lift and slam the clapboards.
Little spiders, spirit receptors,
living in the walls or swinging
above the sills, sense it
first, are humble. The fiery,
the fundamental God
is mad, again. He gets that way,
decides to smash or flood
and it's no use to build a sandbag wall
around your acre, to try to divert
the torrents via channel
dug by hand. Or, he says: No water,
not a drop. I'll burn
their legumes to dust,
swell and crack their black black tongues.
Oh no—fire ants, weevil, mouse plague,
locusts: with a hundred neighbors
we'll beat the fields with rakes
and brooms—hopeless, hopeless—but our effort
saves a few more loaves
for winter—until God gives them mold: cold and
hungry, He says. He says: These bugs
are tiny and bad,
mostly, I don't like their habits—so greedy,
mean, what'll shape them up
is fire and noise, their fields
I'll burn and barren,
what they need are heaps of pumice,
ash up to their ears,
and their sky, under my feet,
their sky, bloody and wracked, I'll split with howls.


Literary and Historical Notes:

It's the anniversary of the Blizzard of 1888, known as "The Great White Hurricane," one of the worst in American history. It came unexpectedly, after a warm spell. It lasted for thirty-six hours, killed more than four hundred people and dropped forty inches of snow on New York City. Drifts piled up to second-story windows.


On this day in 1901 industrialist Andrew Carnegie gave New York City 5.2 million dollars to construct sixty-five libraries. He had just sold the Carnegie Steel Company to J. P. Morgan for 250 million dollars, and decided to retire and devote himself to giving it all away. He later gave money to create more than 2,500 libraries all over the United States and in Britain. He said, "The man who enters a library is in the best society this world affords; the good and the great welcome him, surround him, and humbly ask to be allowed to become his servants."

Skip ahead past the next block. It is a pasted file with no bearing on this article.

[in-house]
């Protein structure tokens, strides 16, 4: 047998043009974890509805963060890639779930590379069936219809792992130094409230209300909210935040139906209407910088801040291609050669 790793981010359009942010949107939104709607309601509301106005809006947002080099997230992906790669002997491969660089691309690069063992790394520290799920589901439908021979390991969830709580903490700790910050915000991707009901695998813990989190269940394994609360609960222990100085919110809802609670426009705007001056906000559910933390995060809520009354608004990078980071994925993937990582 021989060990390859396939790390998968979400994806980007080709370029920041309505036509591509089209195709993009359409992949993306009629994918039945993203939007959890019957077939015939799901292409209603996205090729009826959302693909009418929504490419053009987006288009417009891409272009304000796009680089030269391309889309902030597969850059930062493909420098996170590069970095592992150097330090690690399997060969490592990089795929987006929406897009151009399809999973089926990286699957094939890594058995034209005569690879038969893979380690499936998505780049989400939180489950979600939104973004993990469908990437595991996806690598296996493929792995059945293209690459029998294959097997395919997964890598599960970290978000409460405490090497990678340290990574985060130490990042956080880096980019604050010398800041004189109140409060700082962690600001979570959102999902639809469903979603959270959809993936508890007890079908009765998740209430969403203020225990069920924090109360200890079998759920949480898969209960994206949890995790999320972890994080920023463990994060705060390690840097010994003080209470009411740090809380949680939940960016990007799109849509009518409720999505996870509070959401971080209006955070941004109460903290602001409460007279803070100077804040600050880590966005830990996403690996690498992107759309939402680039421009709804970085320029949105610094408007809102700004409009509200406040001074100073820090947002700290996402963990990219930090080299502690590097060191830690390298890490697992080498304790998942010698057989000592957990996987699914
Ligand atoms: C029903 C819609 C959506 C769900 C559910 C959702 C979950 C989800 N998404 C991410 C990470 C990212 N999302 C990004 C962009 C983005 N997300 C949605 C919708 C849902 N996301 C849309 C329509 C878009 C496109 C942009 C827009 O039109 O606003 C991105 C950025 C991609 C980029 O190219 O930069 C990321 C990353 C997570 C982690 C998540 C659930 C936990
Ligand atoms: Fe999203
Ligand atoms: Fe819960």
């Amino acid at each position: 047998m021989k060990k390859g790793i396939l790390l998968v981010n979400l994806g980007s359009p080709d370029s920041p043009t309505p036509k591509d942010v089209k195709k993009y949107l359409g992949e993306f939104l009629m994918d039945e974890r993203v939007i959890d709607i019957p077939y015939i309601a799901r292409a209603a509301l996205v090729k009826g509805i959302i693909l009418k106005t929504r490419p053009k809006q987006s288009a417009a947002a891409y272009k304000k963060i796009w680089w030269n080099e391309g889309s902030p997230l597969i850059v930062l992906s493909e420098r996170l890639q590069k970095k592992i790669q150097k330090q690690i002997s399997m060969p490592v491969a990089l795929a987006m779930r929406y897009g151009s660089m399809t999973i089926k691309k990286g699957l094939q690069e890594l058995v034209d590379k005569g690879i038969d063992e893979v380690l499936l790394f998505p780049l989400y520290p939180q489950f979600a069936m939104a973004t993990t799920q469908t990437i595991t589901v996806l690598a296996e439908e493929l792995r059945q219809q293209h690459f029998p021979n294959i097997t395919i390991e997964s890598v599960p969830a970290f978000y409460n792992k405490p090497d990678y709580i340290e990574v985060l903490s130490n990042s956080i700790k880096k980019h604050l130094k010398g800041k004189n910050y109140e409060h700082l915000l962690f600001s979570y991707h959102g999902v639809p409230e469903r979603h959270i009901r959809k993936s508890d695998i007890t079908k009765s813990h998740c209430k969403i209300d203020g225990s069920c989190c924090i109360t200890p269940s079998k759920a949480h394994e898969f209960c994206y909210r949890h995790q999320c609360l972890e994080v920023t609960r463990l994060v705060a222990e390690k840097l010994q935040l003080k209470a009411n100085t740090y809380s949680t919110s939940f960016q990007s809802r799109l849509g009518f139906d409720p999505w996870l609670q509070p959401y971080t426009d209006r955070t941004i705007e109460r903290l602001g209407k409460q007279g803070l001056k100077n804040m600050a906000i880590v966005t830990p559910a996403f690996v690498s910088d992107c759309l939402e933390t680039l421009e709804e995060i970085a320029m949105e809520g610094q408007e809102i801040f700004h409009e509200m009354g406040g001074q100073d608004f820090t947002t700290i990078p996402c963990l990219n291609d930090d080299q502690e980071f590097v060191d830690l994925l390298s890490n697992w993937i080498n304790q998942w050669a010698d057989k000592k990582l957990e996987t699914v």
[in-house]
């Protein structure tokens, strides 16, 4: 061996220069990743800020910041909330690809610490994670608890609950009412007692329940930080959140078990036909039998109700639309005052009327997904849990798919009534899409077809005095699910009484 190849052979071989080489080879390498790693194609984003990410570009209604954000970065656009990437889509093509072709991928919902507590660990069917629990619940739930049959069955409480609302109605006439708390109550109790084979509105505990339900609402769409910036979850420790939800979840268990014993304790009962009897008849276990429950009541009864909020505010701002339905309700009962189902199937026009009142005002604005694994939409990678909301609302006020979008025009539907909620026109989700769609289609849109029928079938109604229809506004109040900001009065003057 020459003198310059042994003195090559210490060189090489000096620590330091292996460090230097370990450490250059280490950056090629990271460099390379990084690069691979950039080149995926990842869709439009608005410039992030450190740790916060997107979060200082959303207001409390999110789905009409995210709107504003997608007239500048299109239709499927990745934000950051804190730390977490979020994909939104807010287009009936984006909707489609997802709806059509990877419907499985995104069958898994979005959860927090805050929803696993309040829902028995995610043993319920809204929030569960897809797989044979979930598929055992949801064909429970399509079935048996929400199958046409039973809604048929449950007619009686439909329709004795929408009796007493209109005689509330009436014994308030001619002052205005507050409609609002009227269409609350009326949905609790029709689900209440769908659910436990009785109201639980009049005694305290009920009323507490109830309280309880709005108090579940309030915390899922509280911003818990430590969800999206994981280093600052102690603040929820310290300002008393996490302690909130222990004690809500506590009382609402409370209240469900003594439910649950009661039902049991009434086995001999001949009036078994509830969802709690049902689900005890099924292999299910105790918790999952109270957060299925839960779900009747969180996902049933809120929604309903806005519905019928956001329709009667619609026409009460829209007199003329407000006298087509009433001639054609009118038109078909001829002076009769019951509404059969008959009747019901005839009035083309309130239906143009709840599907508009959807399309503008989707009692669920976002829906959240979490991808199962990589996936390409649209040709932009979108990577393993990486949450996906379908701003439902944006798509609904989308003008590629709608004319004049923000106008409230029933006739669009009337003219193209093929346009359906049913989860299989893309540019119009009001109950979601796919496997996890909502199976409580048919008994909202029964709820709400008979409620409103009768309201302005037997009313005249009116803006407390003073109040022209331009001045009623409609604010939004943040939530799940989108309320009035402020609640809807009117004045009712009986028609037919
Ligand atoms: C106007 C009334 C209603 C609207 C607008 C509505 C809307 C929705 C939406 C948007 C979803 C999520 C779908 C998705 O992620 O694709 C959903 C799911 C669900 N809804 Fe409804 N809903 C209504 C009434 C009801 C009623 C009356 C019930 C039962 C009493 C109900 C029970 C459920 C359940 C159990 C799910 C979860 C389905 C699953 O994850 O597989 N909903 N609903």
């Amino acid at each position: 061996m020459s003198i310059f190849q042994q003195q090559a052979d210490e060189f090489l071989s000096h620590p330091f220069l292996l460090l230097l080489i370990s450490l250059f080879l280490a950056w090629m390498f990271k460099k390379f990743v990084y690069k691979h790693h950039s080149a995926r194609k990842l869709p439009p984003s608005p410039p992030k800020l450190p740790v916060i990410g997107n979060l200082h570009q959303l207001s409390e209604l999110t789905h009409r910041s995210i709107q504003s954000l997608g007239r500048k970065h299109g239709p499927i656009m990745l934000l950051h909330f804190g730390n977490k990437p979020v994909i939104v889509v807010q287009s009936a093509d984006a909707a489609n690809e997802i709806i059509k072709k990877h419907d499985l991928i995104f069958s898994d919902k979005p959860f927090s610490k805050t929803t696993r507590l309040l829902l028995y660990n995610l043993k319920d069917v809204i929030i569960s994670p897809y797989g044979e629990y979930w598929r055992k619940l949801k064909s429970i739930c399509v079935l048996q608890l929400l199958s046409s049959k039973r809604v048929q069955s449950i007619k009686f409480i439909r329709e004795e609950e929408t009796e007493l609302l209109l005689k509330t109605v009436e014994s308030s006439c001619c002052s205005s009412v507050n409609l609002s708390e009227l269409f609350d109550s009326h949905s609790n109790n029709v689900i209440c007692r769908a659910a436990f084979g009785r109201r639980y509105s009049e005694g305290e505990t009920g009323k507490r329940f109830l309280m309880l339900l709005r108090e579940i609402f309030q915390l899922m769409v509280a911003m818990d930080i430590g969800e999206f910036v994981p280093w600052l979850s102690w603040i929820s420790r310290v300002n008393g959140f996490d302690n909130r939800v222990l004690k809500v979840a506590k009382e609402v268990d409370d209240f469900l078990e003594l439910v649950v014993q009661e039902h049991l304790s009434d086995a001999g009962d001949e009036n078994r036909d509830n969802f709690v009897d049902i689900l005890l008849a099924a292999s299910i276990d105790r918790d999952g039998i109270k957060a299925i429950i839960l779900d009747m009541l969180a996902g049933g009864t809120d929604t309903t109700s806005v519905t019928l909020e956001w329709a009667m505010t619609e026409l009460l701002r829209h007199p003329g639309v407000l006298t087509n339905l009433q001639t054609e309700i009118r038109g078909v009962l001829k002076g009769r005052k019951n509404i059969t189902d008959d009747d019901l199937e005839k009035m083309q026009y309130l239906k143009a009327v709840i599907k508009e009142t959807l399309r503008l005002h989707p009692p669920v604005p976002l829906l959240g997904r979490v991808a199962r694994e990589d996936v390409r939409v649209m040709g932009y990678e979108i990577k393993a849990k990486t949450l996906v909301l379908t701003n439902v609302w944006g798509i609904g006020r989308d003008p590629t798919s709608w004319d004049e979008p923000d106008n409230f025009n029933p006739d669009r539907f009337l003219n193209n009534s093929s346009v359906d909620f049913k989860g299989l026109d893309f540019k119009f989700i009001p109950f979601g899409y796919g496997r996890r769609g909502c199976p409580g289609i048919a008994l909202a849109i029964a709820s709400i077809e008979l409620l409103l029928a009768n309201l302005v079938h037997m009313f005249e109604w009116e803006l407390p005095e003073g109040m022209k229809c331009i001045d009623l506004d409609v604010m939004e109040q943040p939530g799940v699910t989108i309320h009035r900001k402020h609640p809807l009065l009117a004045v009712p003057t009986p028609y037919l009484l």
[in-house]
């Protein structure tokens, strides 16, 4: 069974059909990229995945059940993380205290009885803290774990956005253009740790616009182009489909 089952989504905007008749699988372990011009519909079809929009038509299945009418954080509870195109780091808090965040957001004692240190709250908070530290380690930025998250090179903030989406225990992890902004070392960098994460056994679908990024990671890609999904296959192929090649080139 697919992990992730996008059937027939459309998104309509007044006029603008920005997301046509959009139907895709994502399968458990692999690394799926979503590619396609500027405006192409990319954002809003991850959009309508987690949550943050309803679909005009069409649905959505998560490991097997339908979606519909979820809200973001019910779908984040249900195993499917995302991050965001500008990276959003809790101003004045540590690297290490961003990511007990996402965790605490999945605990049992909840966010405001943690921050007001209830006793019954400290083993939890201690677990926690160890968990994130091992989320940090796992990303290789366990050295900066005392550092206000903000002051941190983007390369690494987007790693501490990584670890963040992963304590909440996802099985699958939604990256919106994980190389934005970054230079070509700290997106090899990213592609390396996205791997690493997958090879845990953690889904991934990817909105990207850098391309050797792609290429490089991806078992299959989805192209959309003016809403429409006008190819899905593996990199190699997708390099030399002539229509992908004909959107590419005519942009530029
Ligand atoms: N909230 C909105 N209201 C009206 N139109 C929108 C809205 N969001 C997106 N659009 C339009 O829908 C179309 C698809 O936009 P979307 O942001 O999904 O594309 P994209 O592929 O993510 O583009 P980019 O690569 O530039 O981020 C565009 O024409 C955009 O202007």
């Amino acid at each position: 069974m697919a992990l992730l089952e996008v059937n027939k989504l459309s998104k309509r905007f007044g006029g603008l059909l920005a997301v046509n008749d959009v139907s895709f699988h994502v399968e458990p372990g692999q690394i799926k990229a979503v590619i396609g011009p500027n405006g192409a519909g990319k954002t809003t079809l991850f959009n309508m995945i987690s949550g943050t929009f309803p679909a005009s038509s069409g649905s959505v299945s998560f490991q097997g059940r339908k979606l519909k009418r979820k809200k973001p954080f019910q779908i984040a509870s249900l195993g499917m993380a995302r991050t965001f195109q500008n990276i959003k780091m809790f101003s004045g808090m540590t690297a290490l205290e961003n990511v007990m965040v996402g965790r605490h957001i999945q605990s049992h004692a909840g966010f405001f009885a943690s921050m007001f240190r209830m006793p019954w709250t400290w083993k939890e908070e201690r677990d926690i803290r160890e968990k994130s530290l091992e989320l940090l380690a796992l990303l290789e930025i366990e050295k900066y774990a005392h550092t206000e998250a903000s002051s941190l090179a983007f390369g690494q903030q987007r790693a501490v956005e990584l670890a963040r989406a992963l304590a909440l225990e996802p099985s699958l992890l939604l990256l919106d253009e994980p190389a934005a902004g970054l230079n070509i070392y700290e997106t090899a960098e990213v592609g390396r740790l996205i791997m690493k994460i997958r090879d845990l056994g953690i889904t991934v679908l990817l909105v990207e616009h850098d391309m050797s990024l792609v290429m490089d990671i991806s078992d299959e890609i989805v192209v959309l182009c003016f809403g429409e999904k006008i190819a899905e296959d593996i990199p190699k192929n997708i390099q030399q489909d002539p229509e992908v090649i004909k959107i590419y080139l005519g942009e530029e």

It's the birthday of poet and children's author Naomi Shihab Nye, born in St. Louis, Missouri (1952). She has published several books of poetry, including 19 Varieties of Gazelle: Poems of the Middle East (2002) and Hugging the Jukebox (1982).

Nye says, "Since my father was Palestinian, from Jerusalem, and my mother was American, our house in St. Louis held rich fragrances of cardamom, garlic, and olive oil. Shihab means shooting star in Arabic. I liked that. Languages danced together in our rooms and interesting people drifted through our doors. I used to think, 'We're still waiting for a dull moment.'"


It's the birthday of Jack Kerouac, born Jean-Louise Kerouac, in Lowell Massachusetts (1922). He grew up speaking French, and couldn't speak English fluently until junior high. He was strong and athletic; he played football and he was good at it. In the Thanksgiving game of his senior year in high school he scored a game-winning touchdown—the ball was tipped, he stretched out and grabbed it inches from the ground, and smashed his way into the end zone. The fans went crazy, and there were college scouts there who got him an athletic scholarship to Columbia University. In the college newspaper they called him a "fleet-footed backfield ace," but he broke his leg early on and never played again.

But he became friends with other like-minded writers, including William Burroughs and Allen Ginsberg. He took a series of cross-country road trips with his friend Neal Cassady. In 1949 they drove a Cadillac limousine from California to Chicago, going over 100 miles an hour on two-lane roads until the speedometer broke. In 1951 he sat at his kitchen table, taped sheets of Chinese art paper together to make a long roll, and wrote the story of Cassady and their trips. It had no paragraphs and very little punctuation and Allen Ginsberg called it "a magnificent single paragraph several blocks long, rolling, like the road itself." And that became his novel On the Road (1957).